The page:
A former point guard himself under Hall of Fame head coach Jim Calhoun at UConn, Pikiell channels his playing days to squeeze out every last ounce of energy he can from his players.
“My mindset in every game is just to get them to compete,” Pikiell told the Daily Targum. “I know our margin for winning and losing is so narrow that every possession matters, every shot matters. Sometimes, I just feed off it. They need some energy, they need me up and on them and other times, they’re kind of ready to go so it just depends on the game and depends on the scouting report and depends on the things we’ve taught them to do and are they doing it or not.
“So I’m one of those guys, I’m ready to play and I want them to be ready to play so I think it’s important for me to be involved in the gameplan.”
Perhaps the player that’s benefited from the transition the most has been junior Mike Williams.
The guard, who has struggled to live up to the reputation of being sharp-shooter he arrived on the Banks with, has had his moments in that aspect, including two huge three-pointers that sparked a 13-3 run to reverse a 10-point deficit against the Illini on Senior Day. But where he’s thrived in during his third season in Piscataway has been in doing the dirty work.
Forced to play extended minutes as a forward last season due to a roster depleted by injury, the 6-foot-2 guard is averaging 5.1 rebounds per game, tied with 7-foot-1 center C.J. Gettys for second on the team behind only Freeman.
Known as “crack-head” among his teammates for his boundless energy and relentless pursuit of rebounds, Williams takes after his coach in the way he plays.
“He matches who I am as a player,” Williams said. “I’m a workhorse, he’s a workhorse and he wants to win so badly and I want to win so badly too so he compliments how I want to play and how I want to be sometimes. If I decide I want to coach, he’s somebody I look up to in that aspect. He’s been great.”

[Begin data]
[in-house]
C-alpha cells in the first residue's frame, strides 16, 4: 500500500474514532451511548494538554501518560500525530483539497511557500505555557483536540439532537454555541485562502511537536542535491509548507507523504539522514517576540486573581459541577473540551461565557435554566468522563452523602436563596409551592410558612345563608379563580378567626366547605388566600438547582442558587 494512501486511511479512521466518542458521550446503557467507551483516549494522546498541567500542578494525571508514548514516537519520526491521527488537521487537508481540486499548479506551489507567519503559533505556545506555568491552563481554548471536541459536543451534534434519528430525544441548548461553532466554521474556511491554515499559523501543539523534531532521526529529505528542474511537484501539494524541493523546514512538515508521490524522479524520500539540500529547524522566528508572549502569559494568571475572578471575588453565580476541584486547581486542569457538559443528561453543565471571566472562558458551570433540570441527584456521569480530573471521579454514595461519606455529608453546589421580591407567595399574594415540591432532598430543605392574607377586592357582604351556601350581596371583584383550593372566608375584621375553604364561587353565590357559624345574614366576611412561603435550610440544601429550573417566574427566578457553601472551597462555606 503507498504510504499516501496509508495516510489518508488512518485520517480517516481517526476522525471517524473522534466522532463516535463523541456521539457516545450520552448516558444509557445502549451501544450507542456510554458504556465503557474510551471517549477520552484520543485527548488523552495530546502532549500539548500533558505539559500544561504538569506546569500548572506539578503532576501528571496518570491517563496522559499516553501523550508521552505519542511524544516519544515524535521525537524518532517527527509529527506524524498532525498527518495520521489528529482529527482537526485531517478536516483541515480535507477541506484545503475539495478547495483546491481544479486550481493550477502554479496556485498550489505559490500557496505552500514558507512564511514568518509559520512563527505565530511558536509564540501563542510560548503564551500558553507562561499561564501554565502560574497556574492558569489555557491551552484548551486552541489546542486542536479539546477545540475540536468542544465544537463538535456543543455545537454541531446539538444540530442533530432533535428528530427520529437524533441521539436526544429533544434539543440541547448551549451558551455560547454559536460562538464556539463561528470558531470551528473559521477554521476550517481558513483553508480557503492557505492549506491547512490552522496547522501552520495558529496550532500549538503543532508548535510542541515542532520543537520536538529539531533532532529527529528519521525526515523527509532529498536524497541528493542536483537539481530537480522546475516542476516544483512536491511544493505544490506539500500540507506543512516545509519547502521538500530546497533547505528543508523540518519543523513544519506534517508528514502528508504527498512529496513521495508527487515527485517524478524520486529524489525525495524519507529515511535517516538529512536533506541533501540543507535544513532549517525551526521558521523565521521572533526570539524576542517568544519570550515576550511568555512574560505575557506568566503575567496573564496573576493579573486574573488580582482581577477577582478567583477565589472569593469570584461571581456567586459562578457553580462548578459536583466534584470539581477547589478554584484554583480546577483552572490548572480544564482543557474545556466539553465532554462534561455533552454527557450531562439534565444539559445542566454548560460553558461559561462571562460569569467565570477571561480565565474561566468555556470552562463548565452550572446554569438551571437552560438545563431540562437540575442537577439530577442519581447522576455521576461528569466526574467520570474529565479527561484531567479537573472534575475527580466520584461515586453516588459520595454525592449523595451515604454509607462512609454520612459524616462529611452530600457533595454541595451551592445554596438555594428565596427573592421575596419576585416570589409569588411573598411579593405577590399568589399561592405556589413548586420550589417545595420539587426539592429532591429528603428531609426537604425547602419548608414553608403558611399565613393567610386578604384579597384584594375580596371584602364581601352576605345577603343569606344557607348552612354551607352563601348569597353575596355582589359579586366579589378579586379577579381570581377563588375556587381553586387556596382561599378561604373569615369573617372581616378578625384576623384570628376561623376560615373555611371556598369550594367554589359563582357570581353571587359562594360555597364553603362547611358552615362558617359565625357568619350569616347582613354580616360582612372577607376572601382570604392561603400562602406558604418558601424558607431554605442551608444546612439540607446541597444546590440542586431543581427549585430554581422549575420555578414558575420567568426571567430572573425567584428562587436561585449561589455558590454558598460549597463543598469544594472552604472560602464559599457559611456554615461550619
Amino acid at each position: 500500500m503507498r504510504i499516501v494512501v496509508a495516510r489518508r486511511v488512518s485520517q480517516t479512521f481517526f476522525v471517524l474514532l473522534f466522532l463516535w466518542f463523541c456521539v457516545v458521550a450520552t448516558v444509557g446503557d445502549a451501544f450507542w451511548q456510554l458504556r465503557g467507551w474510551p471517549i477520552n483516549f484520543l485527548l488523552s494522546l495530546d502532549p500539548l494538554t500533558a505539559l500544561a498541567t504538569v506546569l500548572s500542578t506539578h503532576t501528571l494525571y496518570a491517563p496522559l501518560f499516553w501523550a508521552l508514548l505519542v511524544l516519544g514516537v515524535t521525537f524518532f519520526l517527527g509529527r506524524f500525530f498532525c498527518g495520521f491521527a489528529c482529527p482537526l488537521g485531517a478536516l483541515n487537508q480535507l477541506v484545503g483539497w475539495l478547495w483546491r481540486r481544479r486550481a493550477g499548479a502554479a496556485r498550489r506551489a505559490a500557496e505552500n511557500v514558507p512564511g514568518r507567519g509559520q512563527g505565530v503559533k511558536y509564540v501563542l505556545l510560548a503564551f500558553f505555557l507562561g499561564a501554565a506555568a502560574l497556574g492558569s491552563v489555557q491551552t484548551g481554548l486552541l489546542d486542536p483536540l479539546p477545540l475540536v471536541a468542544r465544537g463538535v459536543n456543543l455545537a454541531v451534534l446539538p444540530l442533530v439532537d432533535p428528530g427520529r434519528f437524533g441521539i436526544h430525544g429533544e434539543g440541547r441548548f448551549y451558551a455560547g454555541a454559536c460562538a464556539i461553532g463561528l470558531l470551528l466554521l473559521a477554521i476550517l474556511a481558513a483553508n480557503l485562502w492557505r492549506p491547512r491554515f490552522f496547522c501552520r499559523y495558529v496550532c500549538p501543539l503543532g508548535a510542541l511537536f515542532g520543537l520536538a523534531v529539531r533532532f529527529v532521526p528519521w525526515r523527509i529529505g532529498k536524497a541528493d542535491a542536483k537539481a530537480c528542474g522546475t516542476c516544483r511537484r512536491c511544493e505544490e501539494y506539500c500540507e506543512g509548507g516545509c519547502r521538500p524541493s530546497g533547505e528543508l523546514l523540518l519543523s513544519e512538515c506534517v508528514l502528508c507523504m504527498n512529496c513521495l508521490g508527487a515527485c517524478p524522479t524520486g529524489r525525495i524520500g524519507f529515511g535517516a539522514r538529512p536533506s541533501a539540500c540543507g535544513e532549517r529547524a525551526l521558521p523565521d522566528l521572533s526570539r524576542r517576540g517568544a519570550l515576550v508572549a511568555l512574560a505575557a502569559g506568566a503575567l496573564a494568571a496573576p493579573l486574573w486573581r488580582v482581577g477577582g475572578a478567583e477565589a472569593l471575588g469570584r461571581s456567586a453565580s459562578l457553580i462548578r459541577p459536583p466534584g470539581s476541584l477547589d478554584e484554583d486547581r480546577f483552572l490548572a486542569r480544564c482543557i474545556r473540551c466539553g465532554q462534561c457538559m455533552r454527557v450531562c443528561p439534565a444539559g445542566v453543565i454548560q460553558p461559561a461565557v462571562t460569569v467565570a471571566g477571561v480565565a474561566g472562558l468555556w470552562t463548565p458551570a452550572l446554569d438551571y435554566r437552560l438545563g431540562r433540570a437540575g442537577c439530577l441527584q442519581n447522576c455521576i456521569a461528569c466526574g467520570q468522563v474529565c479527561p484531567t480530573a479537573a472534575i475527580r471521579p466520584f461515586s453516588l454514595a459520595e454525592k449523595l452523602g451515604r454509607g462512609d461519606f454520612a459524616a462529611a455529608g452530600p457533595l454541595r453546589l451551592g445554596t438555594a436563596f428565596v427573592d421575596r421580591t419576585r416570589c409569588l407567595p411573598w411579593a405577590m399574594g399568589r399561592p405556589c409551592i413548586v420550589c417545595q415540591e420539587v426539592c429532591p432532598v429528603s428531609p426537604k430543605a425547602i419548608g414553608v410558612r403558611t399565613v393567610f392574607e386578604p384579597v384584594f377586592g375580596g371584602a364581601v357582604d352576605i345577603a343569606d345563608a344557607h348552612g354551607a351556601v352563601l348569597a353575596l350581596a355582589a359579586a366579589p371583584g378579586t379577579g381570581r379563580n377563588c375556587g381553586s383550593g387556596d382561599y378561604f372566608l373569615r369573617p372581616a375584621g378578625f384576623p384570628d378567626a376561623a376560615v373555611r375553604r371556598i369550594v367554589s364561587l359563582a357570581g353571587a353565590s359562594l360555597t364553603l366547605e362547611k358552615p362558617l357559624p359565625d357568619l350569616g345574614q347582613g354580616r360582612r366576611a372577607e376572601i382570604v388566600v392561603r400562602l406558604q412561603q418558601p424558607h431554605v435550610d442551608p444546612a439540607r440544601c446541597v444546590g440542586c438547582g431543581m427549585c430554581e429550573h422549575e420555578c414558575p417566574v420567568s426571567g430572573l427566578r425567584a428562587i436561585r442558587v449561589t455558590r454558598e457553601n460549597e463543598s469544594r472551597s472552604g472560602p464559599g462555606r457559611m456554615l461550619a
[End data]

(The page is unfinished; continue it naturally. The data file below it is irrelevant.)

Williams has another year of college eligibility before he thinks about entering the coaching ranks alongside Pikiell, but the same can’t be said about the center he often beats to rebounds.
Gettys, a senior, celebrated the final regular season game of his collegiate career Saturday.
The former UNC-Wilmington Seahawk said he thoroughly enjoyed his single year on the Banks, wishing it would last another year or two. Described as “a little bit of a cult-hero” among the fan base by his head coach, Gettys said if he had to make the decision of where to spend his post-graduate season 100 more times, he’d pick Rutgers “100 out of 100” times.
That decision, he said, came because of Pikiell and the vision he sold him on, one he said is currently in progress. And while Gettys, who set the tone in his first ever practice in Piscataway by diving for loose balls and matching the energy level his final collegiate head coach has come to expect from his players, won’t be around to reap the rewards, he believes Rutgers is headed in the right direction under Pikiell.
Who knows — maybe his final game as a Scarlet Knights, one that will be remembered for a game-winning three but was sealed by one last stop on the defensive end, will be looked back on as the moment his prediction began to prove true.
“He’s great,” Gettys said of Pikiell. “Like I said a long time ago, he brings his own kind of energy. He’s very into it. He’ll go to fight for us every single day of the week and he really gets guys to buy into his program and I think that’s very important in college basketball. You’re going to see this program go places in the future.”